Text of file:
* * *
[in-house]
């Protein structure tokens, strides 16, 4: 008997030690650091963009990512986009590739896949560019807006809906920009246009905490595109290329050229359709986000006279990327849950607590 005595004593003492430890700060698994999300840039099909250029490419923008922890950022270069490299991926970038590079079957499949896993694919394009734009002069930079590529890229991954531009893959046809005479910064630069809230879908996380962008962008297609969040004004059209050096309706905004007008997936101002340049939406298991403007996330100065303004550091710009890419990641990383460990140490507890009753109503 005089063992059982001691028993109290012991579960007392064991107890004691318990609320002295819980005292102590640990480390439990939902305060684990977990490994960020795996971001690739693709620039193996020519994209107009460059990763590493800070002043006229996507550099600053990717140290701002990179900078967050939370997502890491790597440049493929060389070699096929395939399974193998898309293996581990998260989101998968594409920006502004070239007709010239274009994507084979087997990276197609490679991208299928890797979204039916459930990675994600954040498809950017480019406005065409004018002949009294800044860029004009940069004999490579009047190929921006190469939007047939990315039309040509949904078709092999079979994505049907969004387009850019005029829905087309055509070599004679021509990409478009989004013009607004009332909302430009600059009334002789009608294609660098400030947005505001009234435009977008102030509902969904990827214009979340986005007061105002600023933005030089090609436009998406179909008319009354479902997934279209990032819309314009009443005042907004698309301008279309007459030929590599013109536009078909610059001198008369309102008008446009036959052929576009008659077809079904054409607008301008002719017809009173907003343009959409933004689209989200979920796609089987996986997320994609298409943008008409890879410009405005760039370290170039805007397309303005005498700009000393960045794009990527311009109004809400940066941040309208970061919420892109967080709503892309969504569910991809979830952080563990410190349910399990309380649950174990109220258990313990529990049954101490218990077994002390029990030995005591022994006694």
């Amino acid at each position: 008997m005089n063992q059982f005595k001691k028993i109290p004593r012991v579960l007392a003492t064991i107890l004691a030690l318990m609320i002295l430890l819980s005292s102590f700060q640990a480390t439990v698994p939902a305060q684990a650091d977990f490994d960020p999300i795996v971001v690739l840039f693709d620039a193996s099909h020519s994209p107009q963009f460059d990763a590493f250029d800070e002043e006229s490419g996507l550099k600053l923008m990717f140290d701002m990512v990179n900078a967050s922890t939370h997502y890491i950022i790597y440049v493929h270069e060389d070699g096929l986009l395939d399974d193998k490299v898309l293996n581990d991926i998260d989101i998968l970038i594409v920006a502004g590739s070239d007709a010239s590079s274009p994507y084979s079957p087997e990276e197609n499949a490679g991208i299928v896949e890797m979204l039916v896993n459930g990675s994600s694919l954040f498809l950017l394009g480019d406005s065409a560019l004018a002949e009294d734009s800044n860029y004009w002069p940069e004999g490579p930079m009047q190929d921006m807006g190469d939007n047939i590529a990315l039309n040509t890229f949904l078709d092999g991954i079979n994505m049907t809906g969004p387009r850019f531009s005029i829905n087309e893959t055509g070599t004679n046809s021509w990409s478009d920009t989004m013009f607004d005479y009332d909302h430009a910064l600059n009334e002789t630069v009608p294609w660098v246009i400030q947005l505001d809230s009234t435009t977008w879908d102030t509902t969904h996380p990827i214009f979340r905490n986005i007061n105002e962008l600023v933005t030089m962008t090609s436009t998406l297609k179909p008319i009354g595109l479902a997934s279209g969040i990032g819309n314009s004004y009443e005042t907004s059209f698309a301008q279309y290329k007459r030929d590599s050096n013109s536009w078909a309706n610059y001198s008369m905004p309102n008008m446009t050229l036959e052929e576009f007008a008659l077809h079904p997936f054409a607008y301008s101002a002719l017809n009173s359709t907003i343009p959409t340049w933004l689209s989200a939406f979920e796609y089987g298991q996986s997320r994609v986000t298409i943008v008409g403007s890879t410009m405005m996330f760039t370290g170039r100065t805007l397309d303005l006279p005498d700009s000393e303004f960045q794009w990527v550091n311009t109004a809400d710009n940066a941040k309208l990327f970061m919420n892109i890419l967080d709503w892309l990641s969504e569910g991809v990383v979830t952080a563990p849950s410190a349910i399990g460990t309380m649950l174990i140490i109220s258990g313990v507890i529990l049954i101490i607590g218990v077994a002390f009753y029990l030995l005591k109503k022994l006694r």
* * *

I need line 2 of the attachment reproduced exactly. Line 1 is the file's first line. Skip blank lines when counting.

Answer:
């Protein structure tokens, strides 16, 4: 008997030690650091963009990512986009590739896949560019807006809906920009246009905490595109290329050229359709986000006279990327849950607590 005595004593003492430890700060698994999300840039099909250029490419923008922890950022270069490299991926970038590079079957499949896993694919394009734009002069930079590529890229991954531009893959046809005479910064630069809230879908996380962008962008297609969040004004059209050096309706905004007008997936101002340049939406298991403007996330100065303004550091710009890419990641990383460990140490507890009753109503 005089063992059982001691028993109290012991579960007392064991107890004691318990609320002295819980005292102590640990480390439990939902305060684990977990490994960020795996971001690739693709620039193996020519994209107009460059990763590493800070002043006229996507550099600053990717140290701002990179900078967050939370997502890491790597440049493929060389070699096929395939399974193998898309293996581990998260989101998968594409920006502004070239007709010239274009994507084979087997990276197609490679991208299928890797979204039916459930990675994600954040498809950017480019406005065409004018002949009294800044860029004009940069004999490579009047190929921006190469939007047939990315039309040509949904078709092999079979994505049907969004387009850019005029829905087309055509070599004679021509990409478009989004013009607004009332909302430009600059009334002789009608294609660098400030947005505001009234435009977008102030509902969904990827214009979340986005007061105002600023933005030089090609436009998406179909008319009354479902997934279209990032819309314009009443005042907004698309301008279309007459030929590599013109536009078909610059001198008369309102008008446009036959052929576009008659077809079904054409607008301008002719017809009173907003343009959409933004689209989200979920796609089987996986997320994609298409943008008409890879410009405005760039370290170039805007397309303005005498700009000393960045794009990527311009109004809400940066941040309208970061919420892109967080709503892309969504569910991809979830952080563990410190349910399990309380649950174990109220258990313990529990049954101490218990077994002390029990030995005591022994006694």